After interviewing King on 28 February, Glenn Smiley forwarded a transcript to Miller, assistant editor of FOR’S Fellowship magazine, who accepted it for publication as “Walk for Freedom’’ in the May issue. Responding to Miller’s request that King expand the article to include his trial and conviction, influences on his belief in nonviolence, and the positive role of whites in the bus boycott, King asks that the transcript be published without any changes.1 He explains that his busy schedule and the pressing deadline prevented him from revising the piece, but that he hopes to do “a more painstaking and scholarly article” for Fellowship in the future. Miller responded on 18 May.
Mr. William Robert Miller
21 Audubon Avenue
New York 32, New York
Dear Mr. Miller:
This letter is long over due. I have been intending to write you for several days, but absence from the city plus the accumulation of a flood of mail have delayed my reply.
Your letter of April 10, came too late for me to make the addition in the article which you requested. Consequently I had to go on with the third alternative you suggested in your letter of April 16, namely, letting the article go as it was already set up. I hope it will serve some purpose. I am sorry that I did not get an opportunity to put my best literary foot forward. Actually that was just a spontaneous or rather extemporaneous statement that I made on tape for Glenn Smiley. I hope that it will be possible for me to do a more painstaking and scholarly article for your very fine journal in the near future.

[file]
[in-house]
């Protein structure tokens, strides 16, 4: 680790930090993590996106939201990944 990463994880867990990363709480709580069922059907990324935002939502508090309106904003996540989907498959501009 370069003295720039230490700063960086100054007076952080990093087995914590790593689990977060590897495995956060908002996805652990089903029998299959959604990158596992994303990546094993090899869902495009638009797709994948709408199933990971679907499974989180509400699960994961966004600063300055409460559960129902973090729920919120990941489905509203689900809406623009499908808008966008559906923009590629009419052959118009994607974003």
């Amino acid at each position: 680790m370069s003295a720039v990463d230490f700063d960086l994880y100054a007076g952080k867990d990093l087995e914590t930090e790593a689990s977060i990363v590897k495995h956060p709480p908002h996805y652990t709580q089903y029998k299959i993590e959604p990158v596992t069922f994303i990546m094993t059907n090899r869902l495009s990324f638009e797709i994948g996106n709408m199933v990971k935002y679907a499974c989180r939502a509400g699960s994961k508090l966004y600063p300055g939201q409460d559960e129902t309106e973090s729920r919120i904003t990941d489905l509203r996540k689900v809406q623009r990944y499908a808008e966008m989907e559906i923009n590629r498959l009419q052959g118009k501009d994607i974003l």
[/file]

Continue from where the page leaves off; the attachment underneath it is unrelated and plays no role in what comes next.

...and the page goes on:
With every good wish, I am
M. L. King, Jr.,
1. See “Walk for Freedom,” May 1956, pp. 277-280 in this volume.
2. See pp. 262-263 in this volume.
WRMP-GAMK, William Robert Miller Papers, 1955-1968, Martin Luther King, Jr., Center for Nonviolent Social Change, Inc., Atlanta, Ga: Box 1.